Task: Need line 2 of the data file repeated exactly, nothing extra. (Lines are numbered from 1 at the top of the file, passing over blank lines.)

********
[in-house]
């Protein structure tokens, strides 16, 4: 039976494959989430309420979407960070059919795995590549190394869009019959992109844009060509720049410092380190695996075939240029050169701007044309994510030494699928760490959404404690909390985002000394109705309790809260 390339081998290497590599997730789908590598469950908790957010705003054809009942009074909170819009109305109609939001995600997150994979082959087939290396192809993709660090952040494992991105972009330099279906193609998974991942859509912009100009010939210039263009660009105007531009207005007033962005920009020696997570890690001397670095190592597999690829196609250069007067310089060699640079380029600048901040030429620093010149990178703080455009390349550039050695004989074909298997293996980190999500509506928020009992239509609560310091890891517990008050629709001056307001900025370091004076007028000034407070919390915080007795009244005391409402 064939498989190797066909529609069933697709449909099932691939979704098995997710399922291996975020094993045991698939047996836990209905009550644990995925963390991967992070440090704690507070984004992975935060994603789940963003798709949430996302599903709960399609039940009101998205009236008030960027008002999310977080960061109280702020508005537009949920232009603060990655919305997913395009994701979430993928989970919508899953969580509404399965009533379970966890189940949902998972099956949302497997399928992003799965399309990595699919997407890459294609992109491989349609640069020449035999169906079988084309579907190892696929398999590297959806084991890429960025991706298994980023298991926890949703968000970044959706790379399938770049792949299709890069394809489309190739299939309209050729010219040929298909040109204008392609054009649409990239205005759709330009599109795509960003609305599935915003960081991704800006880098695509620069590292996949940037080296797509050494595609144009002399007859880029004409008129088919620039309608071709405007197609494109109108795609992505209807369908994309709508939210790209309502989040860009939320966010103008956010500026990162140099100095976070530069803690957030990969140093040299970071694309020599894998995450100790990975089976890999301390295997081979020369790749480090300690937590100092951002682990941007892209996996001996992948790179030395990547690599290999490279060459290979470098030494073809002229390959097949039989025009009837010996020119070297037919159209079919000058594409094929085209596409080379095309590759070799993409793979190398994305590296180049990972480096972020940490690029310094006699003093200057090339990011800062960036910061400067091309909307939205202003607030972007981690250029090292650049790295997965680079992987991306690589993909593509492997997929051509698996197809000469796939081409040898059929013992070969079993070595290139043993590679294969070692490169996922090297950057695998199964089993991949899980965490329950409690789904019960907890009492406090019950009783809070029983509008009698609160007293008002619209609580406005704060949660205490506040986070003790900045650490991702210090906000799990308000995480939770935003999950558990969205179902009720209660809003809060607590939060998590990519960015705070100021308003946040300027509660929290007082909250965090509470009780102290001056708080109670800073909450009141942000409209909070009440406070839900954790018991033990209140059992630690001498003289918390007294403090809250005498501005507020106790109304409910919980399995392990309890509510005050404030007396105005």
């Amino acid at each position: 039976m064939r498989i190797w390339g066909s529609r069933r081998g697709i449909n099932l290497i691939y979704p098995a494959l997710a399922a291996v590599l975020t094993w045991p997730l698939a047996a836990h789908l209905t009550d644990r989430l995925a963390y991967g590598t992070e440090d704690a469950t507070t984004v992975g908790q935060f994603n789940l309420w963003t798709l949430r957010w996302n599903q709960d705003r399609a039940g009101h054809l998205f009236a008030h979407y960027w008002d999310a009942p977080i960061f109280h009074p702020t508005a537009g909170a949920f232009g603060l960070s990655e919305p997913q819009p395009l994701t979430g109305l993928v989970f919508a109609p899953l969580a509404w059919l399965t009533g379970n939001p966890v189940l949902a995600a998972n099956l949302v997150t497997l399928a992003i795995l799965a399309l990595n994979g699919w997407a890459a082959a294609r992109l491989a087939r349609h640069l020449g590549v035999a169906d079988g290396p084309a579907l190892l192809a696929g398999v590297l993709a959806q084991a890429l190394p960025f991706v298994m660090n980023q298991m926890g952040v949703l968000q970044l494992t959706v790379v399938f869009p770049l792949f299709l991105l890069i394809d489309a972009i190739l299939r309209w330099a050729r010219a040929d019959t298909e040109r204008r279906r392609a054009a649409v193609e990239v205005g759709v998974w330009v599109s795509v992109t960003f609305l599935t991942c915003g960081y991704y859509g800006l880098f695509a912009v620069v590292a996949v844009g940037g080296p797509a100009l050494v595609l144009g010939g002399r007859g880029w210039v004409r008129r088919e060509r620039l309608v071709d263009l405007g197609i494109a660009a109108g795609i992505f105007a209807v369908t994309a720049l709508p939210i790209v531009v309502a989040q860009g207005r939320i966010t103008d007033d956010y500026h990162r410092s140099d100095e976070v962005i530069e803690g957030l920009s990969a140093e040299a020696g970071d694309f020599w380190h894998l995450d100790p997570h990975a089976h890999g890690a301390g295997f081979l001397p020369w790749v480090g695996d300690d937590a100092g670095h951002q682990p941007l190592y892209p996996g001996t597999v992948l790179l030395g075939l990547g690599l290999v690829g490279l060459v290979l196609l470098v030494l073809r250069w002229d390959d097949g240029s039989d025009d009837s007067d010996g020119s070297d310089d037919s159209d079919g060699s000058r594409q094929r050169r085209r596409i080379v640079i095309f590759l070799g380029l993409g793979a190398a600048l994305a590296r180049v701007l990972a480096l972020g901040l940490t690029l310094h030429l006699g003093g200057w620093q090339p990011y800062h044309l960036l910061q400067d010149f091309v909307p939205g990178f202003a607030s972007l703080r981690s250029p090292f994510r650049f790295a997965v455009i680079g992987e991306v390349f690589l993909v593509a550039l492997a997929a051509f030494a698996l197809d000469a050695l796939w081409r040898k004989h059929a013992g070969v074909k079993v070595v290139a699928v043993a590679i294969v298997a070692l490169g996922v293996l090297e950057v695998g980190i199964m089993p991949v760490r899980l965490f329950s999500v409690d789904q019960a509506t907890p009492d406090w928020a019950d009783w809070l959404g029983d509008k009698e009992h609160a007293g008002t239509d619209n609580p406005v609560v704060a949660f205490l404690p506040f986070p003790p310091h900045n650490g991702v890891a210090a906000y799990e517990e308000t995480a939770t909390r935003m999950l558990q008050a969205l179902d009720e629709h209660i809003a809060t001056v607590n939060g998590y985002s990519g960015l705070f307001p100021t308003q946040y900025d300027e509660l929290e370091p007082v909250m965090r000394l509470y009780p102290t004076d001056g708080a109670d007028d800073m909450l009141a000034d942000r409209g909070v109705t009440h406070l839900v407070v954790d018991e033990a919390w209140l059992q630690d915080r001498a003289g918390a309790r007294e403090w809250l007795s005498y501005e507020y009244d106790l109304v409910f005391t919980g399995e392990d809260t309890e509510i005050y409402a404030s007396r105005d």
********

């Protein structure tokens, strides 16, 4: 039976494959989430309420979407960070059919795995590549190394869009019959992109844009060509720049410092380190695996075939240029050169701007044309994510030494699928760490959404404690909390985002000394109705309790809260 390339081998290497590599997730789908590598469950908790957010705003054809009942009074909170819009109305109609939001995600997150994979082959087939290396192809993709660090952040494992991105972009330099279906193609998974991942859509912009100009010939210039263009660009105007531009207005007033962005920009020696997570890690001397670095190592597999690829196609250069007067310089060699640079380029600048901040030429620093010149990178703080455009390349550039050695004989074909298997293996980190999500509506928020009992239509609560310091890891517990008050629709001056307001900025370091004076007028000034407070919390915080007795009244005391409402 064939498989190797066909529609069933697709449909099932691939979704098995997710399922291996975020094993045991698939047996836990209905009550644990995925963390991967992070440090704690507070984004992975935060994603789940963003798709949430996302599903709960399609039940009101998205009236008030960027008002999310977080960061109280702020508005537009949920232009603060990655919305997913395009994701979430993928989970919508899953969580509404399965009533379970966890189940949902998972099956949302497997399928992003799965399309990595699919997407890459294609992109491989349609640069020449035999169906079988084309579907190892696929398999590297959806084991890429960025991706298994980023298991926890949703968000970044959706790379399938770049792949299709890069394809489309190739299939309209050729010219040929298909040109204008392609054009649409990239205005759709330009599109795509960003609305599935915003960081991704800006880098695509620069590292996949940037080296797509050494595609144009002399007859880029004409008129088919620039309608071709405007197609494109109108795609992505209807369908994309709508939210790209309502989040860009939320966010103008956010500026990162140099100095976070530069803690957030990969140093040299970071694309020599894998995450100790990975089976890999301390295997081979020369790749480090300690937590100092951002682990941007892209996996001996992948790179030395990547690599290999490279060459290979470098030494073809002229390959097949039989025009009837010996020119070297037919159209079919000058594409094929085209596409080379095309590759070799993409793979190398994305590296180049990972480096972020940490690029310094006699003093200057090339990011800062960036910061400067091309909307939205202003607030972007981690250029090292650049790295997965680079992987991306690589993909593509492997997929051509698996197809000469796939081409040898059929013992070969079993070595290139043993590679294969070692490169996922090297950057695998199964089993991949899980965490329950409690789904019960907890009492406090019950009783809070029983509008009698609160007293008002619209609580406005704060949660205490506040986070003790900045650490991702210090906000799990308000995480939770935003999950558990969205179902009720209660809003809060607590939060998590990519960015705070100021308003946040300027509660929290007082909250965090509470009780102290001056708080109670800073909450009141942000409209909070009440406070839900954790018991033990209140059992630690001498003289918390007294403090809250005498501005507020106790109304409910919980399995392990309890509510005050404030007396105005």